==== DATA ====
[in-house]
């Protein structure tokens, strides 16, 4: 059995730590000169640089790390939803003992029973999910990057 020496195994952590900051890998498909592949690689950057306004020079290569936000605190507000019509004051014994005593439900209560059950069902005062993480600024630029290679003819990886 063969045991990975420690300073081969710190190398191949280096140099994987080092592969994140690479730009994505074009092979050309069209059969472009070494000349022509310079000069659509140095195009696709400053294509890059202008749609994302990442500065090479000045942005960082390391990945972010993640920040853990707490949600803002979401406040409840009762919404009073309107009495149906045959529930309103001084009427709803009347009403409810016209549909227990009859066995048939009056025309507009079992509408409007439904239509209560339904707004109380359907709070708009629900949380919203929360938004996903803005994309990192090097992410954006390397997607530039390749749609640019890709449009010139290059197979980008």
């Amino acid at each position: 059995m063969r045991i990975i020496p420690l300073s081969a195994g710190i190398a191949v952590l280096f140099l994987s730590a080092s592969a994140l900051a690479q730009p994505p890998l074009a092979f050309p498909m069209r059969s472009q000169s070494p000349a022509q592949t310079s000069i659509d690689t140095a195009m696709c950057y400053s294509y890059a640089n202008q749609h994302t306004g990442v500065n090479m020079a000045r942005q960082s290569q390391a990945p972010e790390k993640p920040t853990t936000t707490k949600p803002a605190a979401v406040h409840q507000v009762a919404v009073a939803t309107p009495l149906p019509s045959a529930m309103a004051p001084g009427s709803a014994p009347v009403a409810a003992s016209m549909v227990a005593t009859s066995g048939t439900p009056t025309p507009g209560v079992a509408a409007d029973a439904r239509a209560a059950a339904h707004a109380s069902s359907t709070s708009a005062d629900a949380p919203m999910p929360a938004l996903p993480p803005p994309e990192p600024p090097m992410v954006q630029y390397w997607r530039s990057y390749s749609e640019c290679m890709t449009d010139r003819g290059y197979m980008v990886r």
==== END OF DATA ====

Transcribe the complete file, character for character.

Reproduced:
[in-house]
């Protein structure tokens, strides 16, 4: 059995730590000169640089790390939803003992029973999910990057 020496195994952590900051890998498909592949690689950057306004020079290569936000605190507000019509004051014994005593439900209560059950069902005062993480600024630029290679003819990886 063969045991990975420690300073081969710190190398191949280096140099994987080092592969994140690479730009994505074009092979050309069209059969472009070494000349022509310079000069659509140095195009696709400053294509890059202008749609994302990442500065090479000045942005960082390391990945972010993640920040853990707490949600803002979401406040409840009762919404009073309107009495149906045959529930309103001084009427709803009347009403409810016209549909227990009859066995048939009056025309507009079992509408409007439904239509209560339904707004109380359907709070708009629900949380919203929360938004996903803005994309990192090097992410954006390397997607530039390749749609640019890709449009010139290059197979980008």
């Amino acid at each position: 059995m063969r045991i990975i020496p420690l300073s081969a195994g710190i190398a191949v952590l280096f140099l994987s730590a080092s592969a994140l900051a690479q730009p994505p890998l074009a092979f050309p498909m069209r059969s472009q000169s070494p000349a022509q592949t310079s000069i659509d690689t140095a195009m696709c950057y400053s294509y890059a640089n202008q749609h994302t306004g990442v500065n090479m020079a000045r942005q960082s290569q390391a990945p972010e790390k993640p920040t853990t936000t707490k949600p803002a605190a979401v406040h409840q507000v009762a919404v009073a939803t309107p009495l149906p019509s045959a529930m309103a004051p001084g009427s709803a014994p009347v009403a409810a003992s016209m549909v227990a005593t009859s066995g048939t439900p009056t025309p507009g209560v079992a509408a409007d029973a439904r239509a209560a059950a339904h707004a109380s069902s359907t709070s708009a005062d629900a949380p919203m999910p929360a938004l996903p993480p803005p994309e990192p600024p090097m992410v954006q630029y390397w997607r530039s990057y390749s749609e640019c290679m890709t449009d010139r003819g290059y197979m980008v990886r």